This week we were introduced to the Royal College of Music students who will work on the music for our animations.
While preparing a pitch for them, I realized I always took the music for granted, never really realizing the effect it has on the animation.
An animation or movie without music can feel very empty. Tom and Jerry was based on the sole principle that animation is amplified by music. So are the early Mickey Mouse shorts and later on the Disney feature length movies.
Music can even introduce a character, define it. Such as the Hobbit melody in Lord of the Rings for instance. Everytime the Hobbit would come on screen, these notes would start playing, in a such a manner that every time someone hears this song, he/she immediately links it to these characters, expects them to appear.
It can accompany a situation, like it does in How to Train Your Dragon. One scene called “First Date”, follows a clumsy dragon trying to attract its mate. In this instance the music changes with the situation. In the beginning it is clumsy, and finally when the dragon gets confident, it gets happy.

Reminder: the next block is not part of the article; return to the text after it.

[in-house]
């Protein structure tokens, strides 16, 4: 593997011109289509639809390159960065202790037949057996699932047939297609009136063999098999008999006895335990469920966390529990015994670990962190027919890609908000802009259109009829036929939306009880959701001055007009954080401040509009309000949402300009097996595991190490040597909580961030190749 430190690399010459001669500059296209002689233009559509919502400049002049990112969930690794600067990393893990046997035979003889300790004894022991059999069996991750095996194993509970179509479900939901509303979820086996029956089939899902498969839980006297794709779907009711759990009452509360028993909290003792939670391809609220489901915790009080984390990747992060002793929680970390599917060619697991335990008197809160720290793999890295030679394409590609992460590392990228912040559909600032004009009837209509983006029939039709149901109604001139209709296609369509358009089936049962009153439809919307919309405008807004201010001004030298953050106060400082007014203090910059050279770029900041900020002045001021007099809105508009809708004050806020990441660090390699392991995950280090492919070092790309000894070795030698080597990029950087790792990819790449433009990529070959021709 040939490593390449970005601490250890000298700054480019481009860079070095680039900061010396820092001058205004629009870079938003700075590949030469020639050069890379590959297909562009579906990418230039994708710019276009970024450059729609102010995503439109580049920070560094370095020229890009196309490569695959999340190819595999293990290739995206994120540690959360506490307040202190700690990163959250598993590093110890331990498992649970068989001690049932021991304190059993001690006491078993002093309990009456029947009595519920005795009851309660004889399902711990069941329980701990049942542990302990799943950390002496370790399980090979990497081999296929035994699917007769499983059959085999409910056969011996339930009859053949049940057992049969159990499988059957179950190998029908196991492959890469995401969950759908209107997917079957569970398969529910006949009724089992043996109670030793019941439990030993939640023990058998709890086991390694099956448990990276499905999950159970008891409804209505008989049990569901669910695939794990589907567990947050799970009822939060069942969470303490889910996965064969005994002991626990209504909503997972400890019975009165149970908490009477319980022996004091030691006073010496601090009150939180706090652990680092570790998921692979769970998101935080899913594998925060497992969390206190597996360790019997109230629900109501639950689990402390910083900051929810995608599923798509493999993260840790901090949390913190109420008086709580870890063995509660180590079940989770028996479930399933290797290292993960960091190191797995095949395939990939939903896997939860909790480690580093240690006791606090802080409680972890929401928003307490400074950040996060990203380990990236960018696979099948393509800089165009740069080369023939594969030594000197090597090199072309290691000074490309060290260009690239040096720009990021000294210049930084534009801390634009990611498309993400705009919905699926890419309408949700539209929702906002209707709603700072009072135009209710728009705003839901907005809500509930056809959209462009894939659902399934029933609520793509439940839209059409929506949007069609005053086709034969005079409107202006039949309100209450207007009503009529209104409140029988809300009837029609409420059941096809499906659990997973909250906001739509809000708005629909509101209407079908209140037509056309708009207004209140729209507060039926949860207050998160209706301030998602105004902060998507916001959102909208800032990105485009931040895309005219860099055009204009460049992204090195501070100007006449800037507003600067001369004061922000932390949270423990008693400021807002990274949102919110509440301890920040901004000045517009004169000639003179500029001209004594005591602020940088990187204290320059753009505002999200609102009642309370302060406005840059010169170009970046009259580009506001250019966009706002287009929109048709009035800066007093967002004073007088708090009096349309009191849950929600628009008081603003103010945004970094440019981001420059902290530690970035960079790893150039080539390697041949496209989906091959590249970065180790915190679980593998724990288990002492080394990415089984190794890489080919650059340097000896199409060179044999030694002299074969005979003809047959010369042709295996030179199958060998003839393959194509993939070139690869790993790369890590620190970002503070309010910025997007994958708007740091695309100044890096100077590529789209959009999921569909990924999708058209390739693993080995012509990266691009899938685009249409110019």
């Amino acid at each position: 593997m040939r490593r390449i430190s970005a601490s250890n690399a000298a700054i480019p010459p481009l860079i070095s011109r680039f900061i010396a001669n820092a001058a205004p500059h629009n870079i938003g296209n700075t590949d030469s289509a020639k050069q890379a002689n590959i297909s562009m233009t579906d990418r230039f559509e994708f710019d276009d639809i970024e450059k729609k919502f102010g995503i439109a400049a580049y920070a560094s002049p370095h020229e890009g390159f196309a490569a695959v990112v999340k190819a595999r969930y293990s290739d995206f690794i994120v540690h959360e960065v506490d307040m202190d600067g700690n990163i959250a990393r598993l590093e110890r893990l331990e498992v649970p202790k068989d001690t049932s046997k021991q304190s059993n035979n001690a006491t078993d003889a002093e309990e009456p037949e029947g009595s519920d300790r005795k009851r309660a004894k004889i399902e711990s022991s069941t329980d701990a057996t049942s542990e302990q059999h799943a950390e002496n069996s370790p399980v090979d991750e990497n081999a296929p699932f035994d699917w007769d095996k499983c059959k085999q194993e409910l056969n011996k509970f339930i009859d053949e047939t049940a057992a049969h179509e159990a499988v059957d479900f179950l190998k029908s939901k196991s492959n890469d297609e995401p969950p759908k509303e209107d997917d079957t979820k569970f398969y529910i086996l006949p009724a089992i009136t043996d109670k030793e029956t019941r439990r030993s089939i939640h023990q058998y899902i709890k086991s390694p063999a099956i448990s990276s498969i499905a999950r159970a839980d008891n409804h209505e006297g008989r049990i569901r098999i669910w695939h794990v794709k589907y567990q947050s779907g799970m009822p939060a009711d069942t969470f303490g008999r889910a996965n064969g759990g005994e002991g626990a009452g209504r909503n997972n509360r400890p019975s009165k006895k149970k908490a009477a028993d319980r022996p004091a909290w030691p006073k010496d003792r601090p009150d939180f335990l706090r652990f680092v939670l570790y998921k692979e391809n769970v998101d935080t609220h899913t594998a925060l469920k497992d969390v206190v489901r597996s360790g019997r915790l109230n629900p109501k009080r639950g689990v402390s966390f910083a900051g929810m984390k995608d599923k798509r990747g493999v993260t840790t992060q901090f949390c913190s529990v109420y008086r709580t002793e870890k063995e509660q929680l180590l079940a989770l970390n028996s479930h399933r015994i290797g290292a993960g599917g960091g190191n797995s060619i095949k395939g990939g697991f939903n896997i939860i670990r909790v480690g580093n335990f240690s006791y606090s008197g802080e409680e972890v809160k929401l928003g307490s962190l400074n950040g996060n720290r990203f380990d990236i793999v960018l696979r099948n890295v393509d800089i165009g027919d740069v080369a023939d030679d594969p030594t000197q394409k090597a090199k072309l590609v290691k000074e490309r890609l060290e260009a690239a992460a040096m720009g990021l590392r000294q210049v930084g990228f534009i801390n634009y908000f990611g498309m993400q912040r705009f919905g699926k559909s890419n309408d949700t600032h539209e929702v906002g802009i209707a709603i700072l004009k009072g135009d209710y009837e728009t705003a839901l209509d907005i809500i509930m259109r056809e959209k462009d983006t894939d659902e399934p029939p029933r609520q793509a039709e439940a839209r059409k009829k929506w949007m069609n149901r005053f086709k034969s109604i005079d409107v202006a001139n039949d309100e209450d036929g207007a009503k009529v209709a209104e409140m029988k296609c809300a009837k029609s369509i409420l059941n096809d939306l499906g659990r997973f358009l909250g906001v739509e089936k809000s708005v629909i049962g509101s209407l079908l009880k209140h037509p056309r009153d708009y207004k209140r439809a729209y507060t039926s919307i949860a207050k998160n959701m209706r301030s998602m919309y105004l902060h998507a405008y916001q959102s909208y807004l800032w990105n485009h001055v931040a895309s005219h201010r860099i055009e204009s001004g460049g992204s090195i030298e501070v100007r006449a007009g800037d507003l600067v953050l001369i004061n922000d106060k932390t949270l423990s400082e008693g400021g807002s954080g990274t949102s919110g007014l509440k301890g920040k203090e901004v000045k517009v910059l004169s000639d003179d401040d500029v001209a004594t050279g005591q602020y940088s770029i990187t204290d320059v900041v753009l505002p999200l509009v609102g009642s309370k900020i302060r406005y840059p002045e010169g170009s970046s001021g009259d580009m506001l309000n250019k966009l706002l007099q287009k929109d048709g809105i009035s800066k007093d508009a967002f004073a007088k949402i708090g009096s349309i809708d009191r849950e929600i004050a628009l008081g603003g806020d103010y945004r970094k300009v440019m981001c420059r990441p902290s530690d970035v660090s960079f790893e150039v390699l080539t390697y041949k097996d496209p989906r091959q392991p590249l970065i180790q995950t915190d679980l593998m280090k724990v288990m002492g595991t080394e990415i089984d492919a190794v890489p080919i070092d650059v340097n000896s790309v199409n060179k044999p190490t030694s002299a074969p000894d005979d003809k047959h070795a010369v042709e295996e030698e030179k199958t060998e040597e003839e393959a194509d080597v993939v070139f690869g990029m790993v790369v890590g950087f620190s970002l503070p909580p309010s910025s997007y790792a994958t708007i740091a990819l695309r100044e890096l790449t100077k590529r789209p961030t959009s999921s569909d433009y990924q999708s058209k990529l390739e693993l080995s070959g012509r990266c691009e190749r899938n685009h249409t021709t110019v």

Music can also set a mood. We know a scene will be scary when we hear slow, spooky notes.
I started thinking about my animation in terms of music and notes, trying to describe to the RCM students what I was looking for.
Finally, a few of them were eager to work on this project. Each added an element to the table. We agreed the best option was the “Mickey Mousing” technique which syncs the accompanying music to the actions on screen. This allows the music to participate in the action and value it even more.